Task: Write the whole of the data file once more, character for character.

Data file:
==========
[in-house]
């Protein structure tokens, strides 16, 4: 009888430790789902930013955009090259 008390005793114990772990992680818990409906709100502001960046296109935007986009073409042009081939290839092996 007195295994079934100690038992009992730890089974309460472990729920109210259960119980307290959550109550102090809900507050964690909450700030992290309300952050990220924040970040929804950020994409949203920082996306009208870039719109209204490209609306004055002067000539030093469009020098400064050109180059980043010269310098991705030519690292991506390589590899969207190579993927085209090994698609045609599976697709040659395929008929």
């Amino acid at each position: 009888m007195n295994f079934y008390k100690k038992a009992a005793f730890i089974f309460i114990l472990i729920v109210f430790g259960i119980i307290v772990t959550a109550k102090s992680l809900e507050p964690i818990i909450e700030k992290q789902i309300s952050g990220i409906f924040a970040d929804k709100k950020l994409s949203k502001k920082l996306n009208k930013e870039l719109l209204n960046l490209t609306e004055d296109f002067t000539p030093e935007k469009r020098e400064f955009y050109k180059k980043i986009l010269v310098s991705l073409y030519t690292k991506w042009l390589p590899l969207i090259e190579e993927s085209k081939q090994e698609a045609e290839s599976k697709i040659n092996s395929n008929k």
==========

[in-house]
């Protein structure tokens, strides 16, 4: 009888430790789902930013955009090259 008390005793114990772990992680818990409906709100502001960046296109935007986009073409042009081939290839092996 007195295994079934100690038992009992730890089974309460472990729920109210259960119980307290959550109550102090809900507050964690909450700030992290309300952050990220924040970040929804950020994409949203920082996306009208870039719109209204490209609306004055002067000539030093469009020098400064050109180059980043010269310098991705030519690292991506390589590899969207190579993927085209090994698609045609599976697709040659395929008929």
């Amino acid at each position: 009888m007195n295994f079934y008390k100690k038992a009992a005793f730890i089974f309460i114990l472990i729920v109210f430790g259960i119980i307290v772990t959550a109550k102090s992680l809900e507050p964690i818990i909450e700030k992290q789902i309300s952050g990220i409906f924040a970040d929804k709100k950020l994409s949203k502001k920082l996306n009208k930013e870039l719109l209204n960046l490209t609306e004055d296109f002067t000539p030093e935007k469009r020098e400064f955009y050109k180059k980043i986009l010269v310098s991705l073409y030519t690292k991506w042009l390589p590899l969207i090259e190579e993927s085209k081939q090994e698609a045609e290839s599976k697709i040659n092996s395929n008929k």